(the "type at home, email at the office" plan is nothing short of genius. here is the first of 3 that i haven't been able to post until today, friday. it's been an amazing trip, crazy every day!)
thanks for the posts--i look forward to them every time i get an internet chance.
melanie. there should be plenty of words for you to burn coco county tax dollars with on fri/mon in the office.
cath. wish i would have read your last post--cant believe they live in arusha. will keep that in mind in case i go the wrong way heading back.
roy. because the internet is SO slow, i doubt i'll be able to get any pics, but i'll try in the next couple days.
joseph. congrats on the anniversary, exciting. dont ever read my blog in your boxers, again.
JT. happy 6 month to the young stallion, joshua lawrence! what's he eating these days?
angela. asante for the key phrases. i should memorize the "i'm lost" one.
Rafiki and Safari
Could anybody do this? Travel in the third world, I mean. When experiencing the lack of luxuries and abundance of inefficiencies and inconveniences, I think of my sister, or some girls I’ve dated, or my roommates, and I wonder if they could survive. Cold showers, bland food, long bus rides on rocky dirt roads. Sometimes I think, “Allie could do this.” And other times…well. Not so much. Sorry sister. You know I love you.
My 2 day bus ride from
To be blunt, the bus rides sucked. It took 27 hours on 3 buses and 3 taxis, and if I would have gone the way they told me to go in the email, I would have arrived Friday night. Instead, I went the opposite direction, and then took a major detour. Ouch. Salt in a wound? Try dunking your finger in hydrochloric acid. Ok, awright, it wasn’t that bad. But instead of going from San Fran to LA, I went from San Fran to Tahoe to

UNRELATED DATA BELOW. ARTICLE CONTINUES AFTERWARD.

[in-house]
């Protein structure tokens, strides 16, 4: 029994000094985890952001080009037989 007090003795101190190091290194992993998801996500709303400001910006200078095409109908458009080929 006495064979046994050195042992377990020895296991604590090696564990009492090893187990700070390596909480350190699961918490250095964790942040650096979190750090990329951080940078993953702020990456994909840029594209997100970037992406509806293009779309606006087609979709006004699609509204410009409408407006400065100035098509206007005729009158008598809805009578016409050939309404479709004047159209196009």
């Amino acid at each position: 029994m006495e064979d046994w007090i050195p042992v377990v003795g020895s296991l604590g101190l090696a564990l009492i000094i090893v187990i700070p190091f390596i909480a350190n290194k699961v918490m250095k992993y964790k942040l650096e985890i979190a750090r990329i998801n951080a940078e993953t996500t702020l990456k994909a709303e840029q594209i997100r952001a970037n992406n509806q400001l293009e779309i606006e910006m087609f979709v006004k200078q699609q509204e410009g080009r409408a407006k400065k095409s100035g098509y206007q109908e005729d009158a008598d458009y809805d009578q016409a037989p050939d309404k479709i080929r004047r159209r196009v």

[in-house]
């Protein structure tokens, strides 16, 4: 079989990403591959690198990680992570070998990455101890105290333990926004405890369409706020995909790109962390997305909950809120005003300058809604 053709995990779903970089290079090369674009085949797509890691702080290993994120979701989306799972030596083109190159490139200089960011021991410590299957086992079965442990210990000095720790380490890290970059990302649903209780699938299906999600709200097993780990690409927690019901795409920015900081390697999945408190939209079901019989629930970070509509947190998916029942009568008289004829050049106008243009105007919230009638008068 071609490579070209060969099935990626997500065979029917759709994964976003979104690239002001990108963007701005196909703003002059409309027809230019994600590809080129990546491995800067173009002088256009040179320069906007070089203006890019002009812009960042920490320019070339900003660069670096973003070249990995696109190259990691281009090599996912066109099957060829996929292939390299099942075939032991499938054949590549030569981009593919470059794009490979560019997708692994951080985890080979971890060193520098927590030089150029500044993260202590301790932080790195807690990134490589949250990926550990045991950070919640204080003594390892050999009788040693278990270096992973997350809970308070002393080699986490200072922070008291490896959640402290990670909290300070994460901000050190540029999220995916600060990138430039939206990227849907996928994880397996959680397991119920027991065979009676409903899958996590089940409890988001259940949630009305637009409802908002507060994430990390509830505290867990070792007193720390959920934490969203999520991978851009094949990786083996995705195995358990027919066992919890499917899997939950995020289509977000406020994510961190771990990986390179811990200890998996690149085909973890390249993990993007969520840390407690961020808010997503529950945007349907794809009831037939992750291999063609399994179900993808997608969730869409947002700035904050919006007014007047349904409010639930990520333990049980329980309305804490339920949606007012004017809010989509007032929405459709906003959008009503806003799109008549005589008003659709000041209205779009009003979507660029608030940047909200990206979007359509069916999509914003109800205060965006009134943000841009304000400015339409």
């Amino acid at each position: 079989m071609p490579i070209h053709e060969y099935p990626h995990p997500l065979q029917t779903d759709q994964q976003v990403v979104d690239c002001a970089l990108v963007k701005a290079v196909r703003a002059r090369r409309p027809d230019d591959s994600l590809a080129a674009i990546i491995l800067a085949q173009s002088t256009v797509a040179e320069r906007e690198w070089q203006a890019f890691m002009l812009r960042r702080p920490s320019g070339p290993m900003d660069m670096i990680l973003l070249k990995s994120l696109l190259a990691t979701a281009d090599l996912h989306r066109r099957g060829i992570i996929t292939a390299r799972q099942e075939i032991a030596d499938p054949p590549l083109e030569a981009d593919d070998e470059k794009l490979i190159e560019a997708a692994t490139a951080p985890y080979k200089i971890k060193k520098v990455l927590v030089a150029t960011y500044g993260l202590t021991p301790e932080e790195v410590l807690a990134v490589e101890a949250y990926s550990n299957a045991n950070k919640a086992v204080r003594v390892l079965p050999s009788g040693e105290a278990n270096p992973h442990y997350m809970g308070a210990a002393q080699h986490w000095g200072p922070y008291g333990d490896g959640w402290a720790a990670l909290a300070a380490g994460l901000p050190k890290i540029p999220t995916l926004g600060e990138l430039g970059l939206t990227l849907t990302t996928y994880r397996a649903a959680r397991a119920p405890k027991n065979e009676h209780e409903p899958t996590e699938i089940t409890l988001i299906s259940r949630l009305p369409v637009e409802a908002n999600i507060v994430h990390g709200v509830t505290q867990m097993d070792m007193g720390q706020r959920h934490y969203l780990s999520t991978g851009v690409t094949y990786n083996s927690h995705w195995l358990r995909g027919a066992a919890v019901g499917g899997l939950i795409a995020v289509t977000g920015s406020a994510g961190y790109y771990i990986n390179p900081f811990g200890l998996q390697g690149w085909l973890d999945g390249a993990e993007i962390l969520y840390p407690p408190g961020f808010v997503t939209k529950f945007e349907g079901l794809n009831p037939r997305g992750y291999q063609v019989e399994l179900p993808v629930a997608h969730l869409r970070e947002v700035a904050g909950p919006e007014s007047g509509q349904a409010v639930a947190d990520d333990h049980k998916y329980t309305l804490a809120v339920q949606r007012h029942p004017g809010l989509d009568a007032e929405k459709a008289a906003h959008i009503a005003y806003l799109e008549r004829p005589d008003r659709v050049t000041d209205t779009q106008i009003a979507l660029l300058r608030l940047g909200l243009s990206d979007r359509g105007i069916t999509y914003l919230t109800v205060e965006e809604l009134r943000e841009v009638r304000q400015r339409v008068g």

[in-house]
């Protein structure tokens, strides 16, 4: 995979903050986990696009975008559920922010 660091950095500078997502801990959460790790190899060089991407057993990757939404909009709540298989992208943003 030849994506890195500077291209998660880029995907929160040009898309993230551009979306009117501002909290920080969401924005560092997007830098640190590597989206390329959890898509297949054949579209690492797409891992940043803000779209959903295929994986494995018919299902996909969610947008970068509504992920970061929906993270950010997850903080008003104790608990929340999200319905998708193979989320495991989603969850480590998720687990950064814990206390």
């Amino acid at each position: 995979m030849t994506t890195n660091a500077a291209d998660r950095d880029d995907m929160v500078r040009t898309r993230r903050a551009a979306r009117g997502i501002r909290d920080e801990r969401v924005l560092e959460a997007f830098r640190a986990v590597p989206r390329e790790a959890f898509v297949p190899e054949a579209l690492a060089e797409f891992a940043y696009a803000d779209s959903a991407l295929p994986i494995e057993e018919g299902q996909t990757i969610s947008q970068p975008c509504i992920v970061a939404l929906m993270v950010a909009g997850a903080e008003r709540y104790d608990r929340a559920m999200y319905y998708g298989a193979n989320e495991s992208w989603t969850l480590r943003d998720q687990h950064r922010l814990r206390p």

And then there were the actual bus rides. (No, I’m not done complaining). Packed. Hot. No A/C, but plenty of B.O. On one, I sat in something wet. THE WHOLE TIME—it was my assigned seat, and I wasn’t going to wait who knows how many hours for the next bus. That was my seat in the back of the bus, which, as you know from minivan physics, when the bus hits a bump, you fly. Once, I get vertical (seat to butt distance) 2 feet, hit the seat, and bounced up for another 6 inches.
I BOUNCED, PEOPLE—IT KNOCKED THE WIND OUT OF ME! Definitely needed more junk in that trunk for that ride.
Again, if my little theme above wasn’t clear, the bus trip sucked.
But it’s the happiest I’ve been in a long time. I was on vacation—if I’m a day or two late, would anybody really care? No. Not worth getting upset about. I was on a new continent, talking with people in a new language, off to do some good in a hospital. I even thought, I might die on this bus (third world bus driving = death ride), and that would be ok. No regrets. I’m ready, right where I should be.
Tanzanians rule, and I owe much of the awesome experience of the horrible bus ride to them. The first was Jeremiah, a 35 year old guy who made the 12 hour ride to sell t-shirts. He had a wife. That info—took me about 4 hours to get out of him. Again, 3 ½ hours of audio Swahili in the Civic didn’t exactly go so far in the bush. Fate placed him in the window seat next to me, no doubt to teach me how to treat a stranger. On one of the first stops, we went to the bathroom, and he chipped in the dime for me without even asking. I almost cried. This peasant African graciously paid for a stranger. I immediately tried to pay him back, he refused. He was taking care of me. Very impressive. Later, at lunch, I gave him money to get us both food. He came back with the food, and handed me back my money. He bought me lunch, too. In Swahili, Rafiki means friend. Jeremiah was my first, but I had a feeling not my last. He got off just before I did. I was sad to see him go.